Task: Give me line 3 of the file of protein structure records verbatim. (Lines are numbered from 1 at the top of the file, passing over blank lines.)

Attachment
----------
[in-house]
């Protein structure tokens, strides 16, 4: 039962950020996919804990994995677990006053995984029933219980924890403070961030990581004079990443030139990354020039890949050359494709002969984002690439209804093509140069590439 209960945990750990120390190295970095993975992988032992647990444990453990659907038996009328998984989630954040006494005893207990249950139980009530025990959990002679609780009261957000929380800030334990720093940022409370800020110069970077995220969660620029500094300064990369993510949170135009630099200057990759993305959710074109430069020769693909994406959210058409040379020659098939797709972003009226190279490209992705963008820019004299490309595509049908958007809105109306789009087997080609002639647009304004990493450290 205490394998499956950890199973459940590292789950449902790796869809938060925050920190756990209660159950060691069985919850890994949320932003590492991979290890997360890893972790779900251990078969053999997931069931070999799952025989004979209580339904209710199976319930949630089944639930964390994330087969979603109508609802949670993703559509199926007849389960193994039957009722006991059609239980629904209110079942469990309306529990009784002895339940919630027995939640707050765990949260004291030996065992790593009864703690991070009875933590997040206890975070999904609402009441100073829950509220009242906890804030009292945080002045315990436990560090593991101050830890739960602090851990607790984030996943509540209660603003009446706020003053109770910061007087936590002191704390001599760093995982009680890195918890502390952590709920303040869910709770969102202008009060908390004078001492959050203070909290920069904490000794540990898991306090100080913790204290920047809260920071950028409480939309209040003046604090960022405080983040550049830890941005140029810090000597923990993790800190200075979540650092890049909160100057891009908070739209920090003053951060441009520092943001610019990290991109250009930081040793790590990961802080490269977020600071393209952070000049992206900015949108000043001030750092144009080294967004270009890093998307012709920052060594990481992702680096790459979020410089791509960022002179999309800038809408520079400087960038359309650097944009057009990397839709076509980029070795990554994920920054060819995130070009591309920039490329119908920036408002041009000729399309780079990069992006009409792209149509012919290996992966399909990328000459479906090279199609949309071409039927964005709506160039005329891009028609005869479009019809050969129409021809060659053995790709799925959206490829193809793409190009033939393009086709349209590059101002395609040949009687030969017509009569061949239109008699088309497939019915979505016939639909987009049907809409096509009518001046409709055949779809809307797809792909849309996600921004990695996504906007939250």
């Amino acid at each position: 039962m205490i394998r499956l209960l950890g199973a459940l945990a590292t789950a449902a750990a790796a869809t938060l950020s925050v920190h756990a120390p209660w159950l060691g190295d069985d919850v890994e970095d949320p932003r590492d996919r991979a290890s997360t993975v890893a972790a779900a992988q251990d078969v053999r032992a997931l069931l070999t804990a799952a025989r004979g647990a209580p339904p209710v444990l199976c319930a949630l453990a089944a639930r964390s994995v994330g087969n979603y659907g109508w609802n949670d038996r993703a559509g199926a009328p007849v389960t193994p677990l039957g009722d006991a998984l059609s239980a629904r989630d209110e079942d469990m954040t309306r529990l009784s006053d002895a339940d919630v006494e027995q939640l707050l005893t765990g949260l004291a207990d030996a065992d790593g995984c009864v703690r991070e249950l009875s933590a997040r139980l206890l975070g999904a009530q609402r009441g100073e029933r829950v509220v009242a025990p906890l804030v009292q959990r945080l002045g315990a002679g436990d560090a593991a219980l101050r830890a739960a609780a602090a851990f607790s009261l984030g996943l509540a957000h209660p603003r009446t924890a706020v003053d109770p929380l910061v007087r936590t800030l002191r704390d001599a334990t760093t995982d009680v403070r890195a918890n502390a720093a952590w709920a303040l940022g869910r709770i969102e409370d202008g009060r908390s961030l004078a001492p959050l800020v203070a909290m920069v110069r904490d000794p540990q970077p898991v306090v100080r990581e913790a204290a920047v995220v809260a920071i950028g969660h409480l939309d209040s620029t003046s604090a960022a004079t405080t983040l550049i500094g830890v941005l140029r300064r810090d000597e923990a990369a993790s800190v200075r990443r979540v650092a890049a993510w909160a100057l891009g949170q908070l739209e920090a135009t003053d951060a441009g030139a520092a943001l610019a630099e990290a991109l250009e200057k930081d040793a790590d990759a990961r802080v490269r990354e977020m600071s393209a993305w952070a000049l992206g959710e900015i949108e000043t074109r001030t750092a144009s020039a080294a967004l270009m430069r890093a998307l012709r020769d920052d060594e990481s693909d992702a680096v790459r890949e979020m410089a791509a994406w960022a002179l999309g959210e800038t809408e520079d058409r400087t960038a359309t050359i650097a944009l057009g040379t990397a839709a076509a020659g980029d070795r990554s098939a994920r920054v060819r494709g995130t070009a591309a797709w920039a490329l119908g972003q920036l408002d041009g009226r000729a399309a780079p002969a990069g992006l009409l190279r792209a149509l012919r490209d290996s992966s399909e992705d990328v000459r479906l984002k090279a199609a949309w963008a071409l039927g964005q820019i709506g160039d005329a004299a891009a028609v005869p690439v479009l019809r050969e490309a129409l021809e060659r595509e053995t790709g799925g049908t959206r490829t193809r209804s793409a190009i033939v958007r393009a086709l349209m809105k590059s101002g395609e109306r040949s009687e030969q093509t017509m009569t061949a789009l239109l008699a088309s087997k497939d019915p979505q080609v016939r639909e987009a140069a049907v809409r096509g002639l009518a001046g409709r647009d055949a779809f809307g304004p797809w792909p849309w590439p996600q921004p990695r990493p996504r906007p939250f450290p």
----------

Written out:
């Amino acid at each position: 039962m205490i394998r499956l209960l950890g199973a459940l945990a590292t789950a449902a750990a790796a869809t938060l950020s925050v920190h756990a120390p209660w159950l060691g190295d069985d919850v890994e970095d949320p932003r590492d996919r991979a290890s997360t993975v890893a972790a779900a992988q251990d078969v053999r032992a997931l069931l070999t804990a799952a025989r004979g647990a209580p339904p209710v444990l199976c319930a949630l453990a089944a639930r964390s994995v994330g087969n979603y659907g109508w609802n949670d038996r993703a559509g199926a009328p007849v389960t193994p677990l039957g009722d006991a998984l059609s239980a629904r989630d209110e079942d469990m954040t309306r529990l009784s006053d002895a339940d919630v006494e027995q939640l707050l005893t765990g949260l004291a207990d030996a065992d790593g995984c009864v703690r991070e249950l009875s933590a997040r139980l206890l975070g999904a009530q609402r009441g100073e029933r829950v509220v009242a025990p906890l804030v009292q959990r945080l002045g315990a002679g436990d560090a593991a219980l101050r830890a739960a609780a602090a851990f607790s009261l984030g996943l509540a957000h209660p603003r009446t924890a706020v003053d109770p929380l910061v007087r936590t800030l002191r704390d001599a334990t760093t995982d009680v403070r890195a918890n502390a720093a952590w709920a303040l940022g869910r709770i969102e409370d202008g009060r908390s961030l004078a001492p959050l800020v203070a909290m920069v110069r904490d000794p540990q970077p898991v306090v100080r990581e913790a204290a920047v995220v809260a920071i950028g969660h409480l939309d209040s620029t003046s604090a960022a004079t405080t983040l550049i500094g830890v941005l140029r300064r810090d000597e923990a990369a993790s800190v200075r990443r979540v650092a890049a993510w909160a100057l891009g949170q908070l739209e920090a135009t003053d951060a441009g030139a520092a943001l610019a630099e990290a991109l250009e200057k930081d040793a790590d990759a990961r802080v490269r990354e977020m600071s393209a993305w952070a000049l992206g959710e900015i949108e000043t074109r001030t750092a144009s020039a080294a967004l270009m430069r890093a998307l012709r020769d920052d060594e990481s693909d992702a680096v790459r890949e979020m410089a791509a994406w960022a002179l999309g959210e800038t809408e520079d058409r400087t960038a359309t050359i650097a944009l057009g040379t990397a839709a076509a020659g980029d070795r990554s098939a994920r920054v060819r494709g995130t070009a591309a797709w920039a490329l119908g972003q920036l408002d041009g009226r000729a399309a780079p002969a990069g992006l009409l190279r792209a149509l012919r490209d290996s992966s399909e992705d990328v000459r479906l984002k090279a199609a949309w963008a071409l039927g964005q820019i709506g160039d005329a004299a891009a028609v005869p690439v479009l019809r050969e490309a129409l021809e060659r595509e053995t790709g799925g049908t959206r490829t193809r209804s793409a190009i033939v958007r393009a086709l349209m809105k590059s101002g395609e109306r040949s009687e030969q093509t017509m009569t061949a789009l239109l008699a088309s087997k497939d019915p979505q080609v016939r639909e987009a140069a049907v809409r096509g002639l009518a001046g409709r647009d055949a779809f809307g304004p797809w792909p849309w590439p996600q921004p990695r990493p996504r906007p939250f450290p």